The WaveCultureCinemaMovie reviews
For a long time, the only film that made it out of Scandinavia was gritty crime drama, notable for gorgeous cinematography and well-paced execution. The Wave is both of those things, but here, villain is nature.
Set in a small town on the Norwegian fjord of Geiranger, The Wave is a disaster movie; though it’s on a smaller scale to the ones churned out by Hollywood, it is just as nail-biting – perhaps even more so. The drama unfolds slowly: Kristian, a geologist, is leaving town, but on his last day at work (monitoring the mountain overlooking the fjord) something in the mountain shifts. When the landslide happens it will trigger an 85m tsunami. The town will only have ten minutes to react.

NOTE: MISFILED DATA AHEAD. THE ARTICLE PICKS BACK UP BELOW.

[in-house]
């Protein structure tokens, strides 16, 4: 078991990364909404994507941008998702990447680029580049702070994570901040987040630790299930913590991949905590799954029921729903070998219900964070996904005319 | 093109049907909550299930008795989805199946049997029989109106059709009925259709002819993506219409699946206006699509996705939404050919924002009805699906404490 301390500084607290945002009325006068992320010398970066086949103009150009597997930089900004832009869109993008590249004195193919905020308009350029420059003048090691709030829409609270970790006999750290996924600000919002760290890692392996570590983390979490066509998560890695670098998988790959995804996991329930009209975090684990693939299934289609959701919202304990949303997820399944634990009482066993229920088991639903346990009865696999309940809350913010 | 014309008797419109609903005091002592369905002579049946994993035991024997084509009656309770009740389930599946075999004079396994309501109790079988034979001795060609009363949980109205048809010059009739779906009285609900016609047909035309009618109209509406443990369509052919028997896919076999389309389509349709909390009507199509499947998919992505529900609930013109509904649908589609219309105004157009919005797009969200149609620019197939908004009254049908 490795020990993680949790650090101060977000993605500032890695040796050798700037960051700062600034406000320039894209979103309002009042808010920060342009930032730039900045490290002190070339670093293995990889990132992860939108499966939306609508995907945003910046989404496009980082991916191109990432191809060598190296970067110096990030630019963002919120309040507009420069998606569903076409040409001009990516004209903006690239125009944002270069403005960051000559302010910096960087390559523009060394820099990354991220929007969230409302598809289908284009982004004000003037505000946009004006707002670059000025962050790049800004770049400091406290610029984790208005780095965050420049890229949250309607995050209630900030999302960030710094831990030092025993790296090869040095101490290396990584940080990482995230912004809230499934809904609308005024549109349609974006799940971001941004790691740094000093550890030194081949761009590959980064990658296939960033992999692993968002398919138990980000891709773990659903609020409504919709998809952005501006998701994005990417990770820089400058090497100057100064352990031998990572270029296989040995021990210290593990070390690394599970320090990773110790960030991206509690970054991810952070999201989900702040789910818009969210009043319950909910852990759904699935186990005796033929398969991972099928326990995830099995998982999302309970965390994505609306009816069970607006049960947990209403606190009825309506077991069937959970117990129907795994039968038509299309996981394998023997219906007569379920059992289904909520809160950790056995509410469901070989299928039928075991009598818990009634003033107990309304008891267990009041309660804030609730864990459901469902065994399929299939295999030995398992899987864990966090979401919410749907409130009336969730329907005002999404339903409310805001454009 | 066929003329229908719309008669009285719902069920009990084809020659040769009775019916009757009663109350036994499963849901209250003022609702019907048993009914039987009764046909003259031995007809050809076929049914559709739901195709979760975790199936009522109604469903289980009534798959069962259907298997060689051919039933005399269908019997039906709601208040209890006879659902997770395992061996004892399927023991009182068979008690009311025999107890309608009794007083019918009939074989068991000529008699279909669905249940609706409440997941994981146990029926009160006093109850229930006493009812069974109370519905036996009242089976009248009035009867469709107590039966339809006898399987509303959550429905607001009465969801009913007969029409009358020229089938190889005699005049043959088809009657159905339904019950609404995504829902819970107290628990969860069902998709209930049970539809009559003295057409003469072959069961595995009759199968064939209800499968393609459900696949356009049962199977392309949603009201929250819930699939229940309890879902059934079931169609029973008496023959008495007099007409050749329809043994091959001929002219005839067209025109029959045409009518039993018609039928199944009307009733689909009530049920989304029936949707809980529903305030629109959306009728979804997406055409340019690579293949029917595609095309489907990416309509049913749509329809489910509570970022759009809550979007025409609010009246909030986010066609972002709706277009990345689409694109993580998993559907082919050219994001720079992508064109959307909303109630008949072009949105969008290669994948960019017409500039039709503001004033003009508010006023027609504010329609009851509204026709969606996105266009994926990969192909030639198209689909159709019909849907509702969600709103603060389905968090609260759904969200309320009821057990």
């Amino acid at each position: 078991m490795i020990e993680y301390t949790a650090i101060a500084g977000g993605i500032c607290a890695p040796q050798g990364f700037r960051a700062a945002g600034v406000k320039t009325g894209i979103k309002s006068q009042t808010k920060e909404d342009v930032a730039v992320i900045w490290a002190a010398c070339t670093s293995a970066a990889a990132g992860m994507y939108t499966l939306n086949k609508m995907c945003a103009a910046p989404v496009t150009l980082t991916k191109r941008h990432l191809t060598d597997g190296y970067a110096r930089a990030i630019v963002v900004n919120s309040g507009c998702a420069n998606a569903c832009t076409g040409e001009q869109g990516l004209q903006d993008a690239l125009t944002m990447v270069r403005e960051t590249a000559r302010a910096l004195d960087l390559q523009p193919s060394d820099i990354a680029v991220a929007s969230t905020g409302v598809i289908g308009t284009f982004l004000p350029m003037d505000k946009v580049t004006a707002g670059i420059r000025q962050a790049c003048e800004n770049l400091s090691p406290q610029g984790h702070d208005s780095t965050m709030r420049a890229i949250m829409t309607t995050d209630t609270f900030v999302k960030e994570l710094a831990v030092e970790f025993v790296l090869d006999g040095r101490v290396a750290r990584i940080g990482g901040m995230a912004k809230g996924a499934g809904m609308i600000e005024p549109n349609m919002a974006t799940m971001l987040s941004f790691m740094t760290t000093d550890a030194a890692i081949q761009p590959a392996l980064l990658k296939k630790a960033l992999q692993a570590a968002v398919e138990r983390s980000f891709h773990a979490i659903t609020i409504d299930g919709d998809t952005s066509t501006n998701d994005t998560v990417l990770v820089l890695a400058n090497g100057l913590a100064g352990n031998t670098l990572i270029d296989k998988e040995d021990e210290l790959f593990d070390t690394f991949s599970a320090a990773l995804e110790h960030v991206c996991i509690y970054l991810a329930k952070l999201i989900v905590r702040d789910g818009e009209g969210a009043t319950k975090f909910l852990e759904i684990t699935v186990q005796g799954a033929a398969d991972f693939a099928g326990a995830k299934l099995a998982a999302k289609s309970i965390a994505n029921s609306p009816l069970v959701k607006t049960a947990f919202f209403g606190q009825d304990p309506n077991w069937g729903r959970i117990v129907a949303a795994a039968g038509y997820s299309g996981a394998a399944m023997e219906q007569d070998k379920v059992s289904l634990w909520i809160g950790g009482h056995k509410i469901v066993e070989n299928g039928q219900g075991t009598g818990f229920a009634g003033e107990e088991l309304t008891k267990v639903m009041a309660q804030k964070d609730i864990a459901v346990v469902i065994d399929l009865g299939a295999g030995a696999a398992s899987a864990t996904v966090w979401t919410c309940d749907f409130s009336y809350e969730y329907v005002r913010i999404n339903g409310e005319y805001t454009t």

Though the film hits all the clichéd disaster movie beats it’s undeniably compelling. Much of the action focuses around Kristian and his young family and the lengths they would go to survive, and while there’s not much there to set The Wave apart from bigger budget flicks, their bond feels real, their pain and their struggles chilling. By focusing on a small town and a handful of people, it seems somehow more tangible.
The Wave is set apart by the stunning visuals, which owe a lot to the natural beauty of Norway, but the wave and it’s aftermath are equally breathtaking. On such a small budget, director Roar Uthaug has created some absolutely awe-inspiring scenes. Tension is built expertly and underpinning this all is the knowledge that this will one day become a reality. The movie opens and closes with this ominous message and it serves as a sobering reminder.
The Wave is released nationwide on 12th August 2016.
Watch the trailer for The Wave here: